Making Screws Hold In The End Grain Of Wood





MAKING SCREWS HOLD IN END GRAIN


It is often necessary to fasten one piece of wood to the end of another by means of screws. Wood being a fibrous material, it can be readily understood that when a screw having sharp threads is put in the end grain parallel to these fibers the threads cut them in such a way that, when an extra strain is put upon the parts, the screw pulls out, bringing with it the severed fibers. The accompanying sketch shows how this difficulty may be overcome, and at the same time make the screw hold firmly. A hole is bored and a dowel, preferably of hardwood, glued in it, the grain at right angles to that of the piece.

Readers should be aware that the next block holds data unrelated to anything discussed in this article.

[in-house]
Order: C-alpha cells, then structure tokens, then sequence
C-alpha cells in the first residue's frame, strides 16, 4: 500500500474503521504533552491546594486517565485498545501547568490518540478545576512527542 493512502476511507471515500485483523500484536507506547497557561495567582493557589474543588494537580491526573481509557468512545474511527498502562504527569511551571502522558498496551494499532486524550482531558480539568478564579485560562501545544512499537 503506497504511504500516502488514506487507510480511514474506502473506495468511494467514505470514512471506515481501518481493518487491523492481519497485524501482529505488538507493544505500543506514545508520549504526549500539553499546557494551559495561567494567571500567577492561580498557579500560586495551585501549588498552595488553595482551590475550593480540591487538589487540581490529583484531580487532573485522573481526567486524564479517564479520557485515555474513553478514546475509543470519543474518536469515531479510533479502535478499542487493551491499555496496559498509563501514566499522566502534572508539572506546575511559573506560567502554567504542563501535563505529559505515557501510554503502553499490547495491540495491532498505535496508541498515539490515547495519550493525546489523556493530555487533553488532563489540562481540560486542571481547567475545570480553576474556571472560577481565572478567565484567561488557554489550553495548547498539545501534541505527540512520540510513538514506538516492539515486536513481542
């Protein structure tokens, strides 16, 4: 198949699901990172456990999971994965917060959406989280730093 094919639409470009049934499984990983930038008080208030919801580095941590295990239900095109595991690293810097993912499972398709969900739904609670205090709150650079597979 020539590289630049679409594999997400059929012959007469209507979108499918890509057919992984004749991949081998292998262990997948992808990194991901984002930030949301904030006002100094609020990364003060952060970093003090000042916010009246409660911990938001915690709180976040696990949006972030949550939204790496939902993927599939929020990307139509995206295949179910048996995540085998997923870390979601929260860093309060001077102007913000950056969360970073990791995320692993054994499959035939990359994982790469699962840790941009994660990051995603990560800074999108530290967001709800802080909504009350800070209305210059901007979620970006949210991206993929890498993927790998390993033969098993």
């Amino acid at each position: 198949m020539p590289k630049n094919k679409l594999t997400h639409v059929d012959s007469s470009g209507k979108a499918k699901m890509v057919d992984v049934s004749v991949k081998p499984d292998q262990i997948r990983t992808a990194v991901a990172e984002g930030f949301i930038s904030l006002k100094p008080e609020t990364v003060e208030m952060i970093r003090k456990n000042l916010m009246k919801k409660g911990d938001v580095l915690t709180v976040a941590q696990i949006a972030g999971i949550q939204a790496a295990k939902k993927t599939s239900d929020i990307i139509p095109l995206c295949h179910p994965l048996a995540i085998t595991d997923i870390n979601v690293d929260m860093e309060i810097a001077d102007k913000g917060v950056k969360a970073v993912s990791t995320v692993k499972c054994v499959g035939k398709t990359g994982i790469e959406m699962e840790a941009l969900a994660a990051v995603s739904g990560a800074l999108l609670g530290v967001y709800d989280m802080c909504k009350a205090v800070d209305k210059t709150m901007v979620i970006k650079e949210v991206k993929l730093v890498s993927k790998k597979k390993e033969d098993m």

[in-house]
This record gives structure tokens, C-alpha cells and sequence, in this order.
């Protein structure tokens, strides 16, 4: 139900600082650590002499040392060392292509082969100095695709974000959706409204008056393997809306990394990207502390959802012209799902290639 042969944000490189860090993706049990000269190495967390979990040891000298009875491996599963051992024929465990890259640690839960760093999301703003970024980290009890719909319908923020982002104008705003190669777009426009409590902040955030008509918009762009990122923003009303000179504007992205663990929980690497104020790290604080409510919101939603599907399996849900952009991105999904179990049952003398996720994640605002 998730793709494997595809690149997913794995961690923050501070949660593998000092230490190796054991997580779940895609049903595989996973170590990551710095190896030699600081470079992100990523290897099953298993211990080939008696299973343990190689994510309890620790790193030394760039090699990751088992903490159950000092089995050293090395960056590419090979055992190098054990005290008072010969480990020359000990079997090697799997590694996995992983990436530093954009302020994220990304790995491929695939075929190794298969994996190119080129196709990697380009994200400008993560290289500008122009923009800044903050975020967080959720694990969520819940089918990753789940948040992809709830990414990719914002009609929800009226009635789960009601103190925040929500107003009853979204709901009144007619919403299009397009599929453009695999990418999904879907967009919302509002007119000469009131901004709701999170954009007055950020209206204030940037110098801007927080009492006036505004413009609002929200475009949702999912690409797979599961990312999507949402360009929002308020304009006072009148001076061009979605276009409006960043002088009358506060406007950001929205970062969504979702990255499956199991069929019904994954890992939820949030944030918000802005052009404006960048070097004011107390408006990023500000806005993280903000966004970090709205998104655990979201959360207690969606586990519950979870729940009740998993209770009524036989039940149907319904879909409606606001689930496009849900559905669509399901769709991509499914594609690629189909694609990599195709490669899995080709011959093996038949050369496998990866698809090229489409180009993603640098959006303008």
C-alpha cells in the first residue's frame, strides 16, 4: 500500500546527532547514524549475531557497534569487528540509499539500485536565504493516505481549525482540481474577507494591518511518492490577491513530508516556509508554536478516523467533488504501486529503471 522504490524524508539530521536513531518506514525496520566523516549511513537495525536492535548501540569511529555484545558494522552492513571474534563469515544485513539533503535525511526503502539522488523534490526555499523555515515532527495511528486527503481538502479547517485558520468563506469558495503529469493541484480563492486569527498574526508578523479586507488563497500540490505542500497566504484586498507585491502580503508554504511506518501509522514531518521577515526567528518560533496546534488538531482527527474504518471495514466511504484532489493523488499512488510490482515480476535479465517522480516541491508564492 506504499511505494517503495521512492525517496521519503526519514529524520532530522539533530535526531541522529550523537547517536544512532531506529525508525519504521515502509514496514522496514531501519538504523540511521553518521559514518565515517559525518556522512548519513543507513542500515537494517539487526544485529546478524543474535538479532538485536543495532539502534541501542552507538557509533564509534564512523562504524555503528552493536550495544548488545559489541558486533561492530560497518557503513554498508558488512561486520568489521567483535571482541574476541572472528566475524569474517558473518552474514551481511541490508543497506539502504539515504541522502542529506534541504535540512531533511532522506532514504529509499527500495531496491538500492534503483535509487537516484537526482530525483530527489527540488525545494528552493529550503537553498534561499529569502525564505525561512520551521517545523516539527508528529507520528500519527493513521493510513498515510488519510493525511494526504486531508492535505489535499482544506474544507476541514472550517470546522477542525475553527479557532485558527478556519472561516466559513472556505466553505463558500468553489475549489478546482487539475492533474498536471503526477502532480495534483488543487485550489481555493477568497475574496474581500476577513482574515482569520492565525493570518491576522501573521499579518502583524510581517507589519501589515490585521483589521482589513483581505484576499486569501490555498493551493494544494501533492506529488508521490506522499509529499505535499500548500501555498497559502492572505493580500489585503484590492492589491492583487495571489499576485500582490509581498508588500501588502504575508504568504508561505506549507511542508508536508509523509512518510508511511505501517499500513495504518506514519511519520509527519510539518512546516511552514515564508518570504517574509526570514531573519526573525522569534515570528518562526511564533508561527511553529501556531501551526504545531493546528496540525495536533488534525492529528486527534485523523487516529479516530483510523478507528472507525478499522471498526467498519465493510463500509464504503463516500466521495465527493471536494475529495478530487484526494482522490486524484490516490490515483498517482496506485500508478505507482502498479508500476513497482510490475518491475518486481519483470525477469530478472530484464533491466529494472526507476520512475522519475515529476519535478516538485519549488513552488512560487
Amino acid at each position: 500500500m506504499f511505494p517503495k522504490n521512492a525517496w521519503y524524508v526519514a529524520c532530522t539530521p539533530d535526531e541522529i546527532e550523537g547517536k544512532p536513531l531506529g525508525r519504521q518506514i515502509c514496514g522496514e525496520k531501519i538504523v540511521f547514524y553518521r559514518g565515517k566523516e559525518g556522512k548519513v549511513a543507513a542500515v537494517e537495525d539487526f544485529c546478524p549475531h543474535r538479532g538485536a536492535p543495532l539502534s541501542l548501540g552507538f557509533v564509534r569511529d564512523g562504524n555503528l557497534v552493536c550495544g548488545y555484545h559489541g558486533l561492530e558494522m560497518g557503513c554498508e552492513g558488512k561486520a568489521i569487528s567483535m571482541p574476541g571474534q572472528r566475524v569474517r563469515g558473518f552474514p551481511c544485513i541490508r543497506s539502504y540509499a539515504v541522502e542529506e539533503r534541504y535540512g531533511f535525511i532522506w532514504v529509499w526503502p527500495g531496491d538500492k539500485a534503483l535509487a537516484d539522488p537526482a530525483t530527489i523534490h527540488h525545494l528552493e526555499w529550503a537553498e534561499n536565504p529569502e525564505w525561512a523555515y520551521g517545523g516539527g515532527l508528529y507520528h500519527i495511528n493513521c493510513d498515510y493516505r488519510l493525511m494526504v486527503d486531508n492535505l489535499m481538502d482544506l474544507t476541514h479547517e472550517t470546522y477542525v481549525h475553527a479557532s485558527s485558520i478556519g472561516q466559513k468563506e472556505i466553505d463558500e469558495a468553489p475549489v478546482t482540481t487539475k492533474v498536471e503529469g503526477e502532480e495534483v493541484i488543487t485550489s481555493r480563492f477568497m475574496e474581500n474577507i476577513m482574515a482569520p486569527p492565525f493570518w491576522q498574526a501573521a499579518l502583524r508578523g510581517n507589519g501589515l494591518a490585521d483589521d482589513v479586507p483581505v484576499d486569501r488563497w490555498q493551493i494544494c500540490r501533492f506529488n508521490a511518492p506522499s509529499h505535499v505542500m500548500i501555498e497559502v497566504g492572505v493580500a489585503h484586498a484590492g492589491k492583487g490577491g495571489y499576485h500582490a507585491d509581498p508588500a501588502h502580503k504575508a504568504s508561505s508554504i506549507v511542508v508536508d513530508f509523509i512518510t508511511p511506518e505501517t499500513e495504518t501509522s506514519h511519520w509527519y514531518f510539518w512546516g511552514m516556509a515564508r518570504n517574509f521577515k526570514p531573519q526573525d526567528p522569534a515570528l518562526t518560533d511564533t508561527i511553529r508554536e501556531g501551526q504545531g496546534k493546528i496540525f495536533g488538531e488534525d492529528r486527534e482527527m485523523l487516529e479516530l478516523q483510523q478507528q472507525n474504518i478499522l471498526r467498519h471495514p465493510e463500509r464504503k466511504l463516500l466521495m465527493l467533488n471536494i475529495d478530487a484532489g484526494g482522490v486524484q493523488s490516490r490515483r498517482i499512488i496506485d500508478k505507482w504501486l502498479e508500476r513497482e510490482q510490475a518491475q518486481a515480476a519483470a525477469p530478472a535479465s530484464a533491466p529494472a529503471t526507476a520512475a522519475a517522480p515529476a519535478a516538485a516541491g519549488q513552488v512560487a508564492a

The size of the dowel, and its location, can be determined by the diameter and the length of the screw. The dowel need not extend all the way through the piece, but should be put in from the surface where the grain of the dowel will be least objectionable.



When putting screws in hard wood much labor will be saved by applying soap to the threads.







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